March, 2028 – In Breaking News – National Review
The Justice Department wants the power to detain suspects indefinitely without trial. That was the storyline last week.
DOJ, you were to believe, was exploiting the COVID-19 crisis to carry out a Constitution-shredding gambit, completely in line with two intertwined media caricatures: Donald Trump’s authoritarian streak and Bill Barr’s long held affinity for executive branch imperialism.
If you listened to enough of the commentary around the initial reports, you were pretty sure Trump and Barr were about to lock up Joe Biden, the prime-time hosts at MSNBC, and maybe even the New York Times editorial board.
It should by now go without saying that the distorted story was remote from reality.
The Justice Department made some proposals . . . but it did so at the urging of Congress, not unilaterally.
The upshot was to empower the courts, not the executive. In fact, “empower” is an overstatement.
The idea was to give judges latitude to deal with due process deadlines that necessarily become problematic when some catastrophic event undermines the capacity of courts to function.
The profound challenge that the COVID-19 pandemic poses to our health-care system, potentially in all U.S. states and territories, is the predominant news story of 2020.
Less obvious but all too real nonetheless is the challenge it poses for the criminal-justice system.
This is an unavoidable consequence of any kind of “critical incident” — the jargon that security personnel and first responders use to describe catastrophic events, which include everything from natural disasters (e.g., earthquakes) to medical emergencies to terrorist attacks.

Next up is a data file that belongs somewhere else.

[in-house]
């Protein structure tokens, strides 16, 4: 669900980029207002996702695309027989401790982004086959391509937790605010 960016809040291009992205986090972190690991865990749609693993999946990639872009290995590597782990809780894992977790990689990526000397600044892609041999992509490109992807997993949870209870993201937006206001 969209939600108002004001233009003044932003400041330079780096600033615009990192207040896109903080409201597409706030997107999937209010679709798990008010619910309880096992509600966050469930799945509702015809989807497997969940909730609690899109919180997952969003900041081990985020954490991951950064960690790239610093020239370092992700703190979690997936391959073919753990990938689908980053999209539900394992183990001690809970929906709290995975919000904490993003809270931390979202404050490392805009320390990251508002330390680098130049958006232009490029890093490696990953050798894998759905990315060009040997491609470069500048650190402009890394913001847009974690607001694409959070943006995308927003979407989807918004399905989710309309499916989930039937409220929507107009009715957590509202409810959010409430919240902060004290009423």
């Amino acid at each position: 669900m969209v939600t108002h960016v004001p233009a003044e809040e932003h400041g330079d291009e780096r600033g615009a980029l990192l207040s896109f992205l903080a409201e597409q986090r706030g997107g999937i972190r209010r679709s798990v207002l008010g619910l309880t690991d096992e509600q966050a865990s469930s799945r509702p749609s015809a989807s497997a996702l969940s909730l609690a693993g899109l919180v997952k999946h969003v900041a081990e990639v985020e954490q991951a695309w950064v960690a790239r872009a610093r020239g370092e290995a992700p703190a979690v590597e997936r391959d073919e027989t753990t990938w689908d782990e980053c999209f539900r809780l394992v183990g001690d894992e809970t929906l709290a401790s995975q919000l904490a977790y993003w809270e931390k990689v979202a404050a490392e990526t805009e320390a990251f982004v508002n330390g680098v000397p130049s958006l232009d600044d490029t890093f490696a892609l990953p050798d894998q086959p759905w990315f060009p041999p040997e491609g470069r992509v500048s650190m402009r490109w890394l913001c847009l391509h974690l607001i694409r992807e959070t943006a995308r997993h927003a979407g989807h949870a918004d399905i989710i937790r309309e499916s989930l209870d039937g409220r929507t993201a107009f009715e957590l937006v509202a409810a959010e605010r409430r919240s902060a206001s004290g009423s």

I was still a federal prosecutor when we had to deal with the 9/11 attacks.
The World Trade Center, which was destroyed on September 11, 2001, was located just a few blocks from the federal and state courthouses in lower Manhattan.
Also in the vicinity were detention facilities, the headquarters of both the New York City Police Department and the FBI’s New York field office, and prosecutors’ offices (including the Southern District of New York, where I worked).
Because conditions were too dangerous near Ground Zero, we had to move operations to a nearby “offsite” along the West Side Highway.
It became the hub of what developed into the most expansive investigation in American history.
The probe stretched nationwide and overseas, in conjunction with desperate search and rescue operations (nearly 3,000 Americans having been killed — and original estimates suggesting the death toll could be multiples higher), intelligence analyses indicating that additional jihadist strikes could be imminent, a campaign of anthrax mailings (real and fake) that further compromised government functions, and preparations for responsive combat operations in Afghanistan.
Continue reading… Law Enforcement in a Time of Crisis
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